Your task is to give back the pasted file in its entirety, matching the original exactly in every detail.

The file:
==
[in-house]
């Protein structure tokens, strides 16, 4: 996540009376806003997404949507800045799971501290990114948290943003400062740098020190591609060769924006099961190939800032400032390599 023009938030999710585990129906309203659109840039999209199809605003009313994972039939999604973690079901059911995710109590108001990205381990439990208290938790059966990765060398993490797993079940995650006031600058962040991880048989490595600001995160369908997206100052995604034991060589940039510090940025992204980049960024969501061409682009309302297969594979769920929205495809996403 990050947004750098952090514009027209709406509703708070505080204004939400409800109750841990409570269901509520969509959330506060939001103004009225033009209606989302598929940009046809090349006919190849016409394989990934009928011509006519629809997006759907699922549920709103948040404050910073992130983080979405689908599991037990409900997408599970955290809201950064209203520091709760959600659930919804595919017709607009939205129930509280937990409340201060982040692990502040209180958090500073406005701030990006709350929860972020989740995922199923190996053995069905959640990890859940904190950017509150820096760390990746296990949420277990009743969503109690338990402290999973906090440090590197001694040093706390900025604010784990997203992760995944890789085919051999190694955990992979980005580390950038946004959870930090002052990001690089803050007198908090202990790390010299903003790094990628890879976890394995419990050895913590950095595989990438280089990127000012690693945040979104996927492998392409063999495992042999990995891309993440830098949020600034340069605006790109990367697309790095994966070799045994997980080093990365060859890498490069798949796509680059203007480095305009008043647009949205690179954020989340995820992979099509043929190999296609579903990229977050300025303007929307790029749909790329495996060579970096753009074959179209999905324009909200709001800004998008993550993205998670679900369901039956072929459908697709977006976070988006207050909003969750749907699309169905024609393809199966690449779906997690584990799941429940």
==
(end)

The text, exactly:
[in-house]
């Protein structure tokens, strides 16, 4: 996540009376806003997404949507800045799971501290990114948290943003400062740098020190591609060769924006099961190939800032400032390599 023009938030999710585990129906309203659109840039999209199809605003009313994972039939999604973690079901059911995710109590108001990205381990439990208290938790059966990765060398993490797993079940995650006031600058962040991880048989490595600001995160369908997206100052995604034991060589940039510090940025992204980049960024969501061409682009309302297969594979769920929205495809996403 990050947004750098952090514009027209709406509703708070505080204004939400409800109750841990409570269901509520969509959330506060939001103004009225033009209606989302598929940009046809090349006919190849016409394989990934009928011509006519629809997006759907699922549920709103948040404050910073992130983080979405689908599991037990409900997408599970955290809201950064209203520091709760959600659930919804595919017709607009939205129930509280937990409340201060982040692990502040209180958090500073406005701030990006709350929860972020989740995922199923190996053995069905959640990890859940904190950017509150820096760390990746296990949420277990009743969503109690338990402290999973906090440090590197001694040093706390900025604010784990997203992760995944890789085919051999190694955990992979980005580390950038946004959870930090002052990001690089803050007198908090202990790390010299903003790094990628890879976890394995419990050895913590950095595989990438280089990127000012690693945040979104996927492998392409063999495992042999990995891309993440830098949020600034340069605006790109990367697309790095994966070799045994997980080093990365060859890498490069798949796509680059203007480095305009008043647009949205690179954020989340995820992979099509043929190999296609579903990229977050300025303007929307790029749909790329495996060579970096753009074959179209999905324009909200709001800004998008993550993205998670679900369901039956072929459908697709977006976070988006207050909003969750749907699309169905024609393809199966690449779906997690584990799941429940």